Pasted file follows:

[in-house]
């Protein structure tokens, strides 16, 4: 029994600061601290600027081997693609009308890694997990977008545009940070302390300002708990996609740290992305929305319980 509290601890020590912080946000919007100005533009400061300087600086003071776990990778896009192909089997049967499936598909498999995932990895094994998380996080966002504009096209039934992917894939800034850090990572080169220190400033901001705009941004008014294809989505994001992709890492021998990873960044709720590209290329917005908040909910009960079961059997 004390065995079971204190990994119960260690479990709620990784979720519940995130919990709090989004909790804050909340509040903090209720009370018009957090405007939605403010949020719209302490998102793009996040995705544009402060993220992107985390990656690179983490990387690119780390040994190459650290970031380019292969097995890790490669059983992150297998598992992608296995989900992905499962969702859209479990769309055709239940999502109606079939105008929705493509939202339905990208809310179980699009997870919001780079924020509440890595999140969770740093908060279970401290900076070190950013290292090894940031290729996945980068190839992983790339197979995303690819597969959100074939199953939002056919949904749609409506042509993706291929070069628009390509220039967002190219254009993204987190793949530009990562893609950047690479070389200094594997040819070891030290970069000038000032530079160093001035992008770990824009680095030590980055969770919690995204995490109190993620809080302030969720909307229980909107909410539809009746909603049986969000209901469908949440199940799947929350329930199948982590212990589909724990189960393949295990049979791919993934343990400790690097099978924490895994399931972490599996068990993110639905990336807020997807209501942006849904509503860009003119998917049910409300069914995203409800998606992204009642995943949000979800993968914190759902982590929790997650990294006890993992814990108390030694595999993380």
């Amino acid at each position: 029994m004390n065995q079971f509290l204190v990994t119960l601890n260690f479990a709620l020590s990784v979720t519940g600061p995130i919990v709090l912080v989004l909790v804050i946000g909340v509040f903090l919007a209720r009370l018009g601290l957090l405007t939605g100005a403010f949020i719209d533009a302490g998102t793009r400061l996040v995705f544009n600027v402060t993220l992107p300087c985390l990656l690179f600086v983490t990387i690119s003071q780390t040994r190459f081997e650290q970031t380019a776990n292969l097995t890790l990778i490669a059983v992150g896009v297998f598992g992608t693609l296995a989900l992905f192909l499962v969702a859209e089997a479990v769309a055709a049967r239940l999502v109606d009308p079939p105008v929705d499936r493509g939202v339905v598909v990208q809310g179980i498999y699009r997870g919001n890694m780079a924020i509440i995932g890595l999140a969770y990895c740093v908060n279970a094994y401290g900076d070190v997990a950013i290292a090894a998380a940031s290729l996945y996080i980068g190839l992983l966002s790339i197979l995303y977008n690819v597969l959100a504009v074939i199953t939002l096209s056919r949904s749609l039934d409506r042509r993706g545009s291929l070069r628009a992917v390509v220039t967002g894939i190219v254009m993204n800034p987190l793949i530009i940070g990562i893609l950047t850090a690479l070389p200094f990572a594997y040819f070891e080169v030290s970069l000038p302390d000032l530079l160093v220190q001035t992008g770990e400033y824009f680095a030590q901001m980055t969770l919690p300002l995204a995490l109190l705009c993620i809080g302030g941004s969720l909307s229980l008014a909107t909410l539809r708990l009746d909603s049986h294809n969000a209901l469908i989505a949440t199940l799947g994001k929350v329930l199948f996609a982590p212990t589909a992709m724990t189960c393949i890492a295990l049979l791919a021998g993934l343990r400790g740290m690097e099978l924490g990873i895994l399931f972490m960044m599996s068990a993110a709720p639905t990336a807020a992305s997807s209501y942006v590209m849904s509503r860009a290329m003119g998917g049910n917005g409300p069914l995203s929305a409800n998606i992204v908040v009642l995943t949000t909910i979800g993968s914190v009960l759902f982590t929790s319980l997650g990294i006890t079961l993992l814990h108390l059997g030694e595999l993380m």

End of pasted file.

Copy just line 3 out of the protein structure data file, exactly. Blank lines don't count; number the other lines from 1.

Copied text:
């Amino acid at each position: 029994m004390n065995q079971f509290l204190v990994t119960l601890n260690f479990a709620l020590s990784v979720t519940g600061p995130i919990v709090l912080v989004l909790v804050i946000g909340v509040f903090l919007a209720r009370l018009g601290l957090l405007t939605g100005a403010f949020i719209d533009a302490g998102t793009r400061l996040v995705f544009n600027v402060t993220l992107p300087c985390l990656l690179f600086v983490t990387i690119s003071q780390t040994r190459f081997e650290q970031t380019a776990n292969l097995t890790l990778i490669a059983v992150g896009v297998f598992g992608t693609l296995a989900l992905f192909l499962v969702a859209e089997a479990v769309a055709a049967r239940l999502v109606d009308p079939p105008v929705d499936r493509g939202v339905v598909v990208q809310g179980i498999y699009r997870g919001n890694m780079a924020i509440i995932g890595l999140a969770y990895c740093v908060n279970a094994y401290g900076d070190v997990a950013i290292a090894a998380a940031s290729l996945y996080i980068g190839l992983l966002s790339i197979l995303y977008n690819v597969l959100a504009v074939i199953t939002l096209s056919r949904s749609l039934d409506r042509r993706g545009s291929l070069r628009a992917v390509v220039t967002g894939i190219v254009m993204n800034p987190l793949i530009i940070g990562i893609l950047t850090a690479l070389p200094f990572a594997y040819f070891e080169v030290s970069l000038p302390d000032l530079l160093v220190q001035t992008g770990e400033y824009f680095a030590q901001m980055t969770l919690p300002l995204a995490l109190l705009c993620i809080g302030g941004s969720l909307s229980l008014a909107t909410l539809r708990l009746d909603s049986h294809n969000a209901l469908i989505a949440t199940l799947g994001k929350v329930l199948f996609a982590p212990t589909a992709m724990t189960c393949i890492a295990l049979l791919a021998g993934l343990r400790g740290m690097e099978l924490g990873i895994l399931f972490m960044m599996s068990a993110a709720p639905t990336a807020a992305s997807s209501y942006v590209m849904s509503r860009a290329m003119g998917g049910n917005g409300p069914l995203s929305a409800n998606i992204v908040v009642l995943t949000t909910i979800g993968s914190v009960l759902f982590t929790s319980l997650g990294i006890t079961l993992l814990h108390l059997g030694e595999l993380m």